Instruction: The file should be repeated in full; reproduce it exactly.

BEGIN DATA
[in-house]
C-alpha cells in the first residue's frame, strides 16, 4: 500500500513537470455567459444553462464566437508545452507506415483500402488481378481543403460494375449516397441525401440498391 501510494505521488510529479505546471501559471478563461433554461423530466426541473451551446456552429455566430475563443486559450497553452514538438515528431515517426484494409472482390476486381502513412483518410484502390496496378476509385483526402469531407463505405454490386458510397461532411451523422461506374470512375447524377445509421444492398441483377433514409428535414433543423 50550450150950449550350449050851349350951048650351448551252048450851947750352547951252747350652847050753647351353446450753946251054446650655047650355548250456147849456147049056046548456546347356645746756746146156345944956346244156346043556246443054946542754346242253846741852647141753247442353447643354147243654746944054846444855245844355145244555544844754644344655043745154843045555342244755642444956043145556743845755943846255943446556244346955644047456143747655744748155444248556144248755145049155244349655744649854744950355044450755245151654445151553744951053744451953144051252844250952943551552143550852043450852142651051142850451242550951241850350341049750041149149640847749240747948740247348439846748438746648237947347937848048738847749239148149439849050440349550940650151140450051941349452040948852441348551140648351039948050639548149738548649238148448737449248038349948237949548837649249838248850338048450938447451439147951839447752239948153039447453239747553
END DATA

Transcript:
[in-house]
C-alpha cells in the first residue's frame, strides 16, 4: 500500500513537470455567459444553462464566437508545452507506415483500402488481378481543403460494375449516397441525401440498391 501510494505521488510529479505546471501559471478563461433554461423530466426541473451551446456552429455566430475563443486559450497553452514538438515528431515517426484494409472482390476486381502513412483518410484502390496496378476509385483526402469531407463505405454490386458510397461532411451523422461506374470512375447524377445509421444492398441483377433514409428535414433543423 50550450150950449550350449050851349350951048650351448551252048450851947750352547951252747350652847050753647351353446450753946251054446650655047650355548250456147849456147049056046548456546347356645746756746146156345944956346244156346043556246443054946542754346242253846741852647141753247442353447643354147243654746944054846444855245844355145244555544844754644344655043745154843045555342244755642444956043145556743845755943846255943446556244346955644047456143747655744748155444248556144248755145049155244349655744649854744950355044450755245151654445151553744951053744451953144051252844250952943551552143550852043450852142651051142850451242550951241850350341049750041149149640847749240747948740247348439846748438746648237947347937848048738847749239148149439849050440349550940650151140450051941349452040948852441348551140648351039948050639548149738548649238148448737449248038349948237949548837649249838248850338048450938447451439147951839447752239948153039447453239747553